CONSULTATION documents put out by Harrow Council will now carry arguments both for and against proposed developments in Harrow on the Hill after a row over traffic measures.
The council's traffic and highways department came under pressure from residents and MP for Harrow West, Gareth Thomas, after complaints about the level of consultation regarding a traffic scheme introduced in the area last year.
Speed humps and a 20mph zone were implemented despite the fire brigade, police and bus operators voicing concerns about the measures.
Documents sent out to residents ignored the emergency services' concerns that the measures could affect response times, and a complaint was lodged to the local authority ombudsman by resident David Rudnick.
Although in a letter to the ombudsman, the council's traffic and high-way network manager, Dennis Thompson, admitted the emergency services had not been pleased about the idea - the watchdog failed to find any signs of maladministration.
However, following more pressure from MP Gareth Thomas, Mr Thompson has now written a letter to the politician agreeing that changes will be made to how consultation is carried out.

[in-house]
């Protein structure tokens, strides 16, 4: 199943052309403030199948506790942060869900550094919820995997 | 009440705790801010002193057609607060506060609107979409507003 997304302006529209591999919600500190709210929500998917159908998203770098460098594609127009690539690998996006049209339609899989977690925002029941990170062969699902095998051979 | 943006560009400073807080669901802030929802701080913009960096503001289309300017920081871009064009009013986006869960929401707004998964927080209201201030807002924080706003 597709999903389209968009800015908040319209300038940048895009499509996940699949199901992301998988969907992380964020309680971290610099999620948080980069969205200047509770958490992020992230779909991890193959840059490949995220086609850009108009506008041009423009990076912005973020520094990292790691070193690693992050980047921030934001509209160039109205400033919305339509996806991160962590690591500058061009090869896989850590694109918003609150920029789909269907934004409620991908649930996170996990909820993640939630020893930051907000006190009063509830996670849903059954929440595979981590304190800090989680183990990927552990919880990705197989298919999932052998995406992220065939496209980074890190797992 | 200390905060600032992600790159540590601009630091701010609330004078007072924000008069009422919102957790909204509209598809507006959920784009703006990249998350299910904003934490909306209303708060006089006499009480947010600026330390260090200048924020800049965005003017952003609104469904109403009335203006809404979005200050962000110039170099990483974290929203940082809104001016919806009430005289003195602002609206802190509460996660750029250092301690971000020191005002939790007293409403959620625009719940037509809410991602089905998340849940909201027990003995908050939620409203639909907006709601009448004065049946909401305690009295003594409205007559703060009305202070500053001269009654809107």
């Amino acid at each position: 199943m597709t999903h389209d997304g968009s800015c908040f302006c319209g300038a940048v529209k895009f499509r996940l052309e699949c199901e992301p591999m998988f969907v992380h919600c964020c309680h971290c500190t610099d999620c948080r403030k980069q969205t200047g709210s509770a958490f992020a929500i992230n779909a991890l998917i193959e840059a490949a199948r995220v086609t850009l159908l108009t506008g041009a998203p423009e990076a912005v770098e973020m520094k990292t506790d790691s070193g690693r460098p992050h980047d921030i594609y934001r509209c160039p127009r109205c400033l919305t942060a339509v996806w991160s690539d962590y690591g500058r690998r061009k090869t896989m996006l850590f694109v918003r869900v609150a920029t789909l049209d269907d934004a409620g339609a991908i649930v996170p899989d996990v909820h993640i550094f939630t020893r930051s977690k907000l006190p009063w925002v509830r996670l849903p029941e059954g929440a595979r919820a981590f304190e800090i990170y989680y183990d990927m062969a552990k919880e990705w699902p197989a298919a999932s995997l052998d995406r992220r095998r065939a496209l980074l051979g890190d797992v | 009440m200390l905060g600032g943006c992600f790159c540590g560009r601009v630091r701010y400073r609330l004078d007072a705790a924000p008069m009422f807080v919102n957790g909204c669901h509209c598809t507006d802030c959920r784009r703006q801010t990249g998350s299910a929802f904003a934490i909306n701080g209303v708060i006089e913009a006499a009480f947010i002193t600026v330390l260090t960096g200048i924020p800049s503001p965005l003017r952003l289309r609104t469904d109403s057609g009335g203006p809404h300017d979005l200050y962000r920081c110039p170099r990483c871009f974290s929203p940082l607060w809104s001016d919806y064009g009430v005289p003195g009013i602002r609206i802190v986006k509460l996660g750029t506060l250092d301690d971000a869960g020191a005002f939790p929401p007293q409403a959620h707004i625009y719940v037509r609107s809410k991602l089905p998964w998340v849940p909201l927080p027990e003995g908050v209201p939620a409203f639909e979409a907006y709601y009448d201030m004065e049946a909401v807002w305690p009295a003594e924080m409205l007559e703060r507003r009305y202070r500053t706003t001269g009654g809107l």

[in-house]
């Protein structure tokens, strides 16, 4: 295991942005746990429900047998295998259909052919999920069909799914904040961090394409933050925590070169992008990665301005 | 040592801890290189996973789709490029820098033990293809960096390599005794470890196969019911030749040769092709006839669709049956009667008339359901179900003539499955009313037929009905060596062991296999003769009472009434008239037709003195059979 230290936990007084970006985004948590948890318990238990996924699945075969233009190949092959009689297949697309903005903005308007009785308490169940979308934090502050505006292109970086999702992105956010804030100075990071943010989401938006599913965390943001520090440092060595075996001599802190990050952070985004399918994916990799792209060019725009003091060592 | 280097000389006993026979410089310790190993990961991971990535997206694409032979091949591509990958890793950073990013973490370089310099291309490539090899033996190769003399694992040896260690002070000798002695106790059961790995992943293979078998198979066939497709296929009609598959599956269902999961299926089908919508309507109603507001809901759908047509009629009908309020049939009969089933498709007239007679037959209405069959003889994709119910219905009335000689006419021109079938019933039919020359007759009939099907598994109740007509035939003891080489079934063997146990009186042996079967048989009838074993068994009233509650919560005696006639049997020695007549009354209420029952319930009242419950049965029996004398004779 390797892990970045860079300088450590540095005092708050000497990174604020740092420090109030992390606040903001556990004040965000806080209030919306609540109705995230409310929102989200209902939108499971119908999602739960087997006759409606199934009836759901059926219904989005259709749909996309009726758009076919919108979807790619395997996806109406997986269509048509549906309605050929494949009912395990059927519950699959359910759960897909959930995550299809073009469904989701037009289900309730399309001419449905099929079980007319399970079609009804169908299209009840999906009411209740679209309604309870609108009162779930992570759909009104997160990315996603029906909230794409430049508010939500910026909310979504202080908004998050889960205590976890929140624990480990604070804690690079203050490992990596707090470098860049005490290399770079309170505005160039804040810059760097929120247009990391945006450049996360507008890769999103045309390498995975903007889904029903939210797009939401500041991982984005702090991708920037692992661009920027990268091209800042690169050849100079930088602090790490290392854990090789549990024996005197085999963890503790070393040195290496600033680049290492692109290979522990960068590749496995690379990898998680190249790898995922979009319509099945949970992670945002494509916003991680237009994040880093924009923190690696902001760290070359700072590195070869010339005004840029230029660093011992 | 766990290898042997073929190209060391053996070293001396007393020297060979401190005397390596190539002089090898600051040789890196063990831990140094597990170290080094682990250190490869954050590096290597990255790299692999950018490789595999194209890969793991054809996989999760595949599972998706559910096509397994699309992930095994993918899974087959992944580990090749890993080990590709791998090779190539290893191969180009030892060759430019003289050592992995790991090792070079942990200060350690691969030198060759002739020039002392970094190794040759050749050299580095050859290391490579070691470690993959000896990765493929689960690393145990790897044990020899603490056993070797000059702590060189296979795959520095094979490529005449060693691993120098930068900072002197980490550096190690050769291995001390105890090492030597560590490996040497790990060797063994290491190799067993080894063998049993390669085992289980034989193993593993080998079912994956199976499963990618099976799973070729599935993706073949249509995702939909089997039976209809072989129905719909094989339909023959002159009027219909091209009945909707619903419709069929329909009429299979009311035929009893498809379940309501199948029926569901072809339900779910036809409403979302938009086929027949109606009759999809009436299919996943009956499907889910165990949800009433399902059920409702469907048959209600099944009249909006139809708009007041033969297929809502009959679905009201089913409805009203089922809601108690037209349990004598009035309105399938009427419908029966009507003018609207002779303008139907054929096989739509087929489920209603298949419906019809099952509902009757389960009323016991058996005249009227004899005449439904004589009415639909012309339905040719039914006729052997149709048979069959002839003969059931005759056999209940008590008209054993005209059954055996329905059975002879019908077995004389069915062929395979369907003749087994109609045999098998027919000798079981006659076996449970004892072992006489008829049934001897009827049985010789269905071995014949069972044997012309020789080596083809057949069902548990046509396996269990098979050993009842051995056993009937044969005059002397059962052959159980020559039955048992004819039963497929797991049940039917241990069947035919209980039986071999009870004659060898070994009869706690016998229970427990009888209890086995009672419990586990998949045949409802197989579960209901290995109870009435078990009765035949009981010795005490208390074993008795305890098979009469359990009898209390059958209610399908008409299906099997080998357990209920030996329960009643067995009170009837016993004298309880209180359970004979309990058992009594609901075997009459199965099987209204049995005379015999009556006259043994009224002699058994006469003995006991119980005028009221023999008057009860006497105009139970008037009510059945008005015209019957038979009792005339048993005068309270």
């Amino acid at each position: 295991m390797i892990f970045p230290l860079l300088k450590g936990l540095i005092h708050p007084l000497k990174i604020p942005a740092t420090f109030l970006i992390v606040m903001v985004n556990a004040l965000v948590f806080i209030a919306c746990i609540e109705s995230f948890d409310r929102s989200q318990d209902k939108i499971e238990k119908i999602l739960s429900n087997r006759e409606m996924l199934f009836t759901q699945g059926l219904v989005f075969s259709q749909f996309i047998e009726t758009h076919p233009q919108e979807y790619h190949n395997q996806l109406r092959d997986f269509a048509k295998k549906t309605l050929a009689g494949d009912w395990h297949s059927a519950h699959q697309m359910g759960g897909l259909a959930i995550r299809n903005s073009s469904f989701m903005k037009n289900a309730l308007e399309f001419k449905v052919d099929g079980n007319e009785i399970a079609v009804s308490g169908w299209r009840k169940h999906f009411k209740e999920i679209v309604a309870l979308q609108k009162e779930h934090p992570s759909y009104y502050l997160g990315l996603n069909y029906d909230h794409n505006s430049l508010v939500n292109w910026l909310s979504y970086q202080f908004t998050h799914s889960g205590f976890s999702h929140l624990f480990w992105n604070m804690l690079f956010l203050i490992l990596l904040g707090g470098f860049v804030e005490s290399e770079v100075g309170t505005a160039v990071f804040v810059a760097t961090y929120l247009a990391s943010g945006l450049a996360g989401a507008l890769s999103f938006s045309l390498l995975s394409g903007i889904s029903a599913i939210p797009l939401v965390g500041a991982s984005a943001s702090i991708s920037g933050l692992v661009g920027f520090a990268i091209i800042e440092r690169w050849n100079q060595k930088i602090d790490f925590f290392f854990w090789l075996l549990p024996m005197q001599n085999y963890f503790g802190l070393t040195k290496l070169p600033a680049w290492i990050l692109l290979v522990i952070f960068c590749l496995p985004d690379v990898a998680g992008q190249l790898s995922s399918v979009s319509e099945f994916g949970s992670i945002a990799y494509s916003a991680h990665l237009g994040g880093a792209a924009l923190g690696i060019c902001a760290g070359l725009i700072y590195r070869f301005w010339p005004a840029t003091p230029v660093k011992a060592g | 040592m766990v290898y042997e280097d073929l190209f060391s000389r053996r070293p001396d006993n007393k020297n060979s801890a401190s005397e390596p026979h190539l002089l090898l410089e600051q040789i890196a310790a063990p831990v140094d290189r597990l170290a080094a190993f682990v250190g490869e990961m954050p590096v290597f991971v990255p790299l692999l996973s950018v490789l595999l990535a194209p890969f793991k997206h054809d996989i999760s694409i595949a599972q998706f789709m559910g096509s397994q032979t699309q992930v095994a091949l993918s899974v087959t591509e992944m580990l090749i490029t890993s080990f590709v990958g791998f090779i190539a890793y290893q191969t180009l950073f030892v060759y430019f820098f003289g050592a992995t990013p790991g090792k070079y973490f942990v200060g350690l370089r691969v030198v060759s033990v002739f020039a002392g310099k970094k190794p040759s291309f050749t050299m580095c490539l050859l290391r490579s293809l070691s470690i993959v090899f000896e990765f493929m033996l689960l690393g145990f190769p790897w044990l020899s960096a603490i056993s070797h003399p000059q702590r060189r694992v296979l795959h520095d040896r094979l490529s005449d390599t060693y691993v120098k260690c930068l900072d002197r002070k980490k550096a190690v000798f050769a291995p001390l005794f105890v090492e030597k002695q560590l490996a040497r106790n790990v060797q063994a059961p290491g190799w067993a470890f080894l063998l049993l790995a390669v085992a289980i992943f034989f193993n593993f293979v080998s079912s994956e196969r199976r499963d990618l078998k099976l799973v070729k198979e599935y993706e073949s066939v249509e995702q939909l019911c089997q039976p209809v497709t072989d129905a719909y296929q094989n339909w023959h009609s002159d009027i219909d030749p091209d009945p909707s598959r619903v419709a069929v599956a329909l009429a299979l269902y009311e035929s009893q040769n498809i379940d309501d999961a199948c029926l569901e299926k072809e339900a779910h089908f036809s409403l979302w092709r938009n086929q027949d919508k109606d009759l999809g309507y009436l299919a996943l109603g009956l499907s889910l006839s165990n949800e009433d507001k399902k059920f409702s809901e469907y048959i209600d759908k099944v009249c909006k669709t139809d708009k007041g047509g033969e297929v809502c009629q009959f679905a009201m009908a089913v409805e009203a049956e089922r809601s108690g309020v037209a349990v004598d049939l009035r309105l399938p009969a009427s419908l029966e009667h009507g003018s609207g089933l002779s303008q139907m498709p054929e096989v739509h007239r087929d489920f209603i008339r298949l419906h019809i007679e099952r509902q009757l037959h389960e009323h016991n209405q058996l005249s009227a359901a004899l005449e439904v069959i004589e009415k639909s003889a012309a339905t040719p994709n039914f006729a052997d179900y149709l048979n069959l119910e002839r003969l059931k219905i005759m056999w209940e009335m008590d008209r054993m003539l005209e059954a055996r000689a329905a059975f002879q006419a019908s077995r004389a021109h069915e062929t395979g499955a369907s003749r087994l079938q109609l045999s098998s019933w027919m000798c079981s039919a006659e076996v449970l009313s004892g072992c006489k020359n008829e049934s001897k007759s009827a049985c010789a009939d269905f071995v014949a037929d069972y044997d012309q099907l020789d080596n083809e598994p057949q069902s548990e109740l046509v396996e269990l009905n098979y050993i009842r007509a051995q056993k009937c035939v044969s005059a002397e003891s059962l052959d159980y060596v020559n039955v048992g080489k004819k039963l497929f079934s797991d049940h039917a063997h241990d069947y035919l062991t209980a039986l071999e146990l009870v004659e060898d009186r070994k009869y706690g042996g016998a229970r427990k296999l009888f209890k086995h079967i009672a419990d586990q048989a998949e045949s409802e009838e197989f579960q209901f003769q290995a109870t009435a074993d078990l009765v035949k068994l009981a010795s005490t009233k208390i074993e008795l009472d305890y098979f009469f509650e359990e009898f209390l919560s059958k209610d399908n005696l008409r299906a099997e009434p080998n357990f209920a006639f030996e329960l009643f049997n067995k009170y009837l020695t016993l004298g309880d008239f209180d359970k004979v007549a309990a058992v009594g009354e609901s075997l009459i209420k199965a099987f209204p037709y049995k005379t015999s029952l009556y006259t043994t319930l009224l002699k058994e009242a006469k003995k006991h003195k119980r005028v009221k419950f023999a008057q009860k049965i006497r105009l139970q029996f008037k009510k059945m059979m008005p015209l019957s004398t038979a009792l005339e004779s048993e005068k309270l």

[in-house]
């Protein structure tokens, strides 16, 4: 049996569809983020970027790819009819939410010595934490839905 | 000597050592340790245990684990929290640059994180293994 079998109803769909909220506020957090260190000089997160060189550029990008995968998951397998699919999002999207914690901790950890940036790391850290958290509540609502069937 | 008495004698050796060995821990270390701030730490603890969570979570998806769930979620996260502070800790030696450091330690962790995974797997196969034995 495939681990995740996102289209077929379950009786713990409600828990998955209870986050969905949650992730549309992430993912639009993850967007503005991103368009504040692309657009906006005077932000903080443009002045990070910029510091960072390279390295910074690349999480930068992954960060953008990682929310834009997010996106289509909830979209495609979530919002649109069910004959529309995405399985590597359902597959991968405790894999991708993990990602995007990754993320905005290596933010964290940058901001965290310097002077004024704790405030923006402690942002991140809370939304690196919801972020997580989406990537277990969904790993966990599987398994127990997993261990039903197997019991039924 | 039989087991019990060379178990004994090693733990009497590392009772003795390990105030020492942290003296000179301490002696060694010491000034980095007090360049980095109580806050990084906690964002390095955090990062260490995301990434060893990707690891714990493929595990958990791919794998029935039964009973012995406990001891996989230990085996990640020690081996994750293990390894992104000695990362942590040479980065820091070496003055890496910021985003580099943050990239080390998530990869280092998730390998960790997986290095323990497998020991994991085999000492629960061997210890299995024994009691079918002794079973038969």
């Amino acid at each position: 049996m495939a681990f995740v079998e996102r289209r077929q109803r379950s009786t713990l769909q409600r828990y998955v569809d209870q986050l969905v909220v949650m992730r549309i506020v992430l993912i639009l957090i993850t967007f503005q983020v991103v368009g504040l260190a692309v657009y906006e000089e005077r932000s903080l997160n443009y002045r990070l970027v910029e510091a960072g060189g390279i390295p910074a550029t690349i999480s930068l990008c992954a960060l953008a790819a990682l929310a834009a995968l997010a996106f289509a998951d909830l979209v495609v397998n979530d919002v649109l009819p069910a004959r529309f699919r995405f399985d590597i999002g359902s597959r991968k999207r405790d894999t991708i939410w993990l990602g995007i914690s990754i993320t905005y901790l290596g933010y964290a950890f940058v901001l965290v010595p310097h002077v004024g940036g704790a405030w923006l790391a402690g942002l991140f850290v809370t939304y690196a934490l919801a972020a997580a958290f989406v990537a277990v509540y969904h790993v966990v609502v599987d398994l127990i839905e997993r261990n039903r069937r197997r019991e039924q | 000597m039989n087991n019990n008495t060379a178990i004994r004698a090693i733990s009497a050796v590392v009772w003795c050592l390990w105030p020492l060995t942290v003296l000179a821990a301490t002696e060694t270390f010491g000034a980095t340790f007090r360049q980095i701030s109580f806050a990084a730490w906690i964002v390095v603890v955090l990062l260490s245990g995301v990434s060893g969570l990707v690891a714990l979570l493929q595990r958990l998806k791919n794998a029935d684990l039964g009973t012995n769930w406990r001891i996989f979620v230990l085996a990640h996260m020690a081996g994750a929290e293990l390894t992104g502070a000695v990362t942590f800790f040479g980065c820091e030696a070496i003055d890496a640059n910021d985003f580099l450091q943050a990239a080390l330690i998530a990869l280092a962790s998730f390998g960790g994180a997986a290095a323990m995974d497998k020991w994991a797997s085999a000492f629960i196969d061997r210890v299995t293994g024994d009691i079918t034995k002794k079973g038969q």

In the letter, he wrote: "It was confirmed that as a result of the lessons learned [from complaints made about consultation on the Harrow on the Hill scheme] we would include the pros and cons of traffic calming features in future public consultation documents.
"This was actioned and has been included in subsequent consultation documents for relevant schemes.
"This was done by clearly listing the benefits and disbenefits [sic] - examples of disbenefits being potential discomfort to occupants of vehicles.
Although Mr Rudnick is pleased that some success has come from his complaint, he is still angry at what he believes was a completely biased consultation.
He told the Observer: "Although this may prove to be beneficial in the long run the council has only made these changes because they are safe to do so now without jeopardising the scheme, because it has already been completed.
"Presumably the need to put the disadvantages of proposals into a consultation document has never been required before, which beggars belief really.
"I still feel as though the ombudsman has let us down and of course the parliamentary standards committee for local government have still said they may look into the case."